Insurers on the individual market remained profitable in the first three months of 2020 despite the onset of the novel coronavirus pandemic, thanks in part to the declines in routine care and elective procedures, a new analysis finds.
The analysis, released Monday from the Kaiser Family Foundation, finds gross profit margins are up in the first quarter of the year, but it remains unclear how COVID-19 will affect premiums for the marketplace.
“Most insurers have said they expect the pandemic to have complex effects on premiums, but many do not yet have a specific estimate of how much premiums might change due to COVID-19,” the analysis said.
Gross profit margins show that individual market insurers’ performance improved in the first quarter compared to a dip in the same period in 2019.
In the first quarter, there was an average gross margin per member per month of $156, compared to $134 in the same period in 2019. The gross margin is similar to the $155 per member margin in the first quarter of 2018.
“These data suggest that insurers in this market remain financially healthy, on average, even while the coronavirus outbreak emerged during the first three months of 2020,” Kaiser said.
A main reason insurers have maintained profitability is major declines in utilization. Some insurers have voluntarily waived cost-sharing for COVID-19 treatments, and some in the individual market have seen high claims costs for testing and treatments.
“However, insurers have also seen claims fall for elective procedures and routine care,” Kaiser said. “On net, claims per enrollee grew by only 3% on average, while per-person premiums grew by 7% during first quarter 2020 relative to the same period last year.”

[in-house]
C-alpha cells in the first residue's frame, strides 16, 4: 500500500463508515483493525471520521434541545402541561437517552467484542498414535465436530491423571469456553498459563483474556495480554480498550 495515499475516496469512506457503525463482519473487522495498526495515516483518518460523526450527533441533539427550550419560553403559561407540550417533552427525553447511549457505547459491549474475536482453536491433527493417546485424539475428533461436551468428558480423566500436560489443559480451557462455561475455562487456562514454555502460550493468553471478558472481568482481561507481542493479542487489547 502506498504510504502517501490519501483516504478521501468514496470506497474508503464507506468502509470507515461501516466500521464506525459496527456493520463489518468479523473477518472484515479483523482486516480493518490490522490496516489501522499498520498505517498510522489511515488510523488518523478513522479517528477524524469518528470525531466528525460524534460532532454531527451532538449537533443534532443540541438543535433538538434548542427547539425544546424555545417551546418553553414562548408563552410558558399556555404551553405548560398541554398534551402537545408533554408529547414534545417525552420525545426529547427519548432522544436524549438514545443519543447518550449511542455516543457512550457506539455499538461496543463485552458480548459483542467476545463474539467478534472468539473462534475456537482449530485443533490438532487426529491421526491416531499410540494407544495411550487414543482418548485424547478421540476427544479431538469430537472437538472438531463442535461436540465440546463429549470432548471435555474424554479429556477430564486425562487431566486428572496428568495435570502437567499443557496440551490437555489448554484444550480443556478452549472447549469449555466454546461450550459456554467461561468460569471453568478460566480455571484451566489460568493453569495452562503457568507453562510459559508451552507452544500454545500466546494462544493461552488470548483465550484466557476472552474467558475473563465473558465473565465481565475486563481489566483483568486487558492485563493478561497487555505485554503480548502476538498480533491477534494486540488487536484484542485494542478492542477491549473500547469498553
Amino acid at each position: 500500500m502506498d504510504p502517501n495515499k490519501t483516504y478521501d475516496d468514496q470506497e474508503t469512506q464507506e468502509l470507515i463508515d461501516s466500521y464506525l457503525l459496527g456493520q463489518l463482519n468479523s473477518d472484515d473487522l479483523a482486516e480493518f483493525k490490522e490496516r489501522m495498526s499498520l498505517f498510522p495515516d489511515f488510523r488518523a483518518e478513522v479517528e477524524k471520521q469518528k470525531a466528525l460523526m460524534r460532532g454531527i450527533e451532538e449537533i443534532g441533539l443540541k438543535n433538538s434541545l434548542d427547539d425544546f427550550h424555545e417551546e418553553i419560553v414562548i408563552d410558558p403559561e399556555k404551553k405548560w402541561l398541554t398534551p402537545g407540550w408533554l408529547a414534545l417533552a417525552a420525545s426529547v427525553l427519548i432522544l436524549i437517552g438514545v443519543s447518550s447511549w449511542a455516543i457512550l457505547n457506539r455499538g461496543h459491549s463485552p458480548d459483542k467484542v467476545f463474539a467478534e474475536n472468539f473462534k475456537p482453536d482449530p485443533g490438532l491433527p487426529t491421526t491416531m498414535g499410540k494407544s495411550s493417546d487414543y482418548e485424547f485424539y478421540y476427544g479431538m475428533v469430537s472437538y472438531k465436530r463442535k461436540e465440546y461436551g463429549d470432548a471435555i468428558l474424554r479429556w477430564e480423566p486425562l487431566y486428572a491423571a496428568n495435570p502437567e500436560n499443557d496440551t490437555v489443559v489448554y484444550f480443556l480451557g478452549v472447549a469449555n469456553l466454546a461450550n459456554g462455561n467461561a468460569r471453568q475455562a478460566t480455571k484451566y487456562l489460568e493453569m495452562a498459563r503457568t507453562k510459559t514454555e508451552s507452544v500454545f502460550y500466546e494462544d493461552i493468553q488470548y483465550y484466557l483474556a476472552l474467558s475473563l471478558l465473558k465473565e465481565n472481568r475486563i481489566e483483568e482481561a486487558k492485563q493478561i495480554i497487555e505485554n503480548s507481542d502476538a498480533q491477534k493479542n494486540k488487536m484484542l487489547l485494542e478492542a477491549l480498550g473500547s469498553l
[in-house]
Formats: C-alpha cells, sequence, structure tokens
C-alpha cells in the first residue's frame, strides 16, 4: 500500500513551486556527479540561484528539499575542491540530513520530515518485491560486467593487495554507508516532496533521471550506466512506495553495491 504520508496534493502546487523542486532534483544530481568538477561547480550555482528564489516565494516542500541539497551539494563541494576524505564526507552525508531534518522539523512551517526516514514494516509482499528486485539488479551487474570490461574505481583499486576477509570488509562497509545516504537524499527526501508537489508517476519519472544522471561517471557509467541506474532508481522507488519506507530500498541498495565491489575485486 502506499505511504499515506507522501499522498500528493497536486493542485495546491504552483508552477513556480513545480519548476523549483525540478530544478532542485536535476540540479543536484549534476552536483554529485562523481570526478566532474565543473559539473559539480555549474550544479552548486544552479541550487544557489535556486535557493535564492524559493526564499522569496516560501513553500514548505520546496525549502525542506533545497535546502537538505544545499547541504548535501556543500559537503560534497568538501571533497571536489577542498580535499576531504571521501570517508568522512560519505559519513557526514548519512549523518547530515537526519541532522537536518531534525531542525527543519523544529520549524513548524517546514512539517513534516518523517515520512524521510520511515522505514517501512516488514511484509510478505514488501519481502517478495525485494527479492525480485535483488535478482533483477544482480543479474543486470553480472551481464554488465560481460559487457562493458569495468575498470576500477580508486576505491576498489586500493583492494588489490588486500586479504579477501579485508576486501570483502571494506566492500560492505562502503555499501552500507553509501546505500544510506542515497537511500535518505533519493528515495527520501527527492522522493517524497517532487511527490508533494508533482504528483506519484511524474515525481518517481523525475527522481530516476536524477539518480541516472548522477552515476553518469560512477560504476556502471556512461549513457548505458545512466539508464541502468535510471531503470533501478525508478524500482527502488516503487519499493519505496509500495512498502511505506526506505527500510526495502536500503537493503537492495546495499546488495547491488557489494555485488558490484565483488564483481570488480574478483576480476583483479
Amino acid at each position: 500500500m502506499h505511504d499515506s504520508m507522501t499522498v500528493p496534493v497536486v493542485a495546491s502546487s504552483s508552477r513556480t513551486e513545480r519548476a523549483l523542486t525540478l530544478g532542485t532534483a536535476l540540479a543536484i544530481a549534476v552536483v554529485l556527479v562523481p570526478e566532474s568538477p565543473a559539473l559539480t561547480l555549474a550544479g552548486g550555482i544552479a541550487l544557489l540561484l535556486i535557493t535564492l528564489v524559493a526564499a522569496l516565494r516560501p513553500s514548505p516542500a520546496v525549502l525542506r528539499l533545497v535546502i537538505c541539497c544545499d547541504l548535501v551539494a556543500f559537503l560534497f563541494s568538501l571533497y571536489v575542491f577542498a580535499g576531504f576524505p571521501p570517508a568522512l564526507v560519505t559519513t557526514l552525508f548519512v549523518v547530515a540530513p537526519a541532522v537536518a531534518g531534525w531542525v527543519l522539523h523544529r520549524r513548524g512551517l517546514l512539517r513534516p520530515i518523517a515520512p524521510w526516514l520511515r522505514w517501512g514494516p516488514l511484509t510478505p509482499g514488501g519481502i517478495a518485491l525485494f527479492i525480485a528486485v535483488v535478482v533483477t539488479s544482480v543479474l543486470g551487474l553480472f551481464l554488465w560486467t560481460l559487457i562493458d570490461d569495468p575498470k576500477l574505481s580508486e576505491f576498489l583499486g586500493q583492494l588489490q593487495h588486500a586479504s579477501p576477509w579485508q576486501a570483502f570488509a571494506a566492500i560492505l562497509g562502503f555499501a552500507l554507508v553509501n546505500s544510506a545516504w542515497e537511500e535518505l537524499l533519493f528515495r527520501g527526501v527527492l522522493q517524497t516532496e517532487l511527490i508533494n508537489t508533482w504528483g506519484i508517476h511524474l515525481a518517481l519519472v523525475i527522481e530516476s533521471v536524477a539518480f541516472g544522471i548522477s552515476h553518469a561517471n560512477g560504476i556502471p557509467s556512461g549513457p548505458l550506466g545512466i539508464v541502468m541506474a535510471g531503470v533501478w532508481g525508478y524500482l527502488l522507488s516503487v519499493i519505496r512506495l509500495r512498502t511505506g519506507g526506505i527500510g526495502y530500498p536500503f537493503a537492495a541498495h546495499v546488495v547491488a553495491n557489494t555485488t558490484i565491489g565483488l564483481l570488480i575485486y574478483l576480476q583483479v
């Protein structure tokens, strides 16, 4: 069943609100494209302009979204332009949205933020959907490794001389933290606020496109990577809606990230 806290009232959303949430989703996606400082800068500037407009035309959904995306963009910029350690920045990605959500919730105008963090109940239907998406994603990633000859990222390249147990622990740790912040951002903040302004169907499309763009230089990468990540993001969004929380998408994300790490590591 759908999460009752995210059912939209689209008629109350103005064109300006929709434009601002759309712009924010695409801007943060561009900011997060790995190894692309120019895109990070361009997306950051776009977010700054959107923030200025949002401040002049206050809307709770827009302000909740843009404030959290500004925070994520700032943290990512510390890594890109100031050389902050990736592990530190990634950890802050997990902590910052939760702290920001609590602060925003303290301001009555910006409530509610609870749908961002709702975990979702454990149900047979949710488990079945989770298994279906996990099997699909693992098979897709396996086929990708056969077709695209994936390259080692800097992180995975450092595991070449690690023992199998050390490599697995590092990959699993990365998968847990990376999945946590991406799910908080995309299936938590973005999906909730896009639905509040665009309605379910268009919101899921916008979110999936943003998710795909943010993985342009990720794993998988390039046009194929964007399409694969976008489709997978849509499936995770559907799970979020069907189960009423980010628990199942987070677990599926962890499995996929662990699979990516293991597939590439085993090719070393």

Average physician encounters among customers on the individual market also declined in the first quarter, with 484 encounters per 1,000 enrollees. That is a dip from 548 encounters for the first quarter of 2019.
The profitability on the individual market mirrors other insurance markets such as commercial plans. Experts warn, however, of a potential wave of deferred care as shelter-in-place orders get relaxed in some parts of the country.
As profits grow on the market, insurers should brace for an influx of new customers due to massive job losses because of the pandemic.
An estimate from consulting firm Avalere found that enrollment on the Affordable Care Act’s insurance exchanges, which are part of the individual market, could balloon by more than 1 million people as laid-off workers look for new insurance options.
The analysis comes as more insurers are starting to reenter the exchanges after departing a few years ago due to mounting financial losses.
Kaiser’s analysis is based on financial data reported by the National Association of Insurance Commissioners and compiled by Mark Farrah Associates.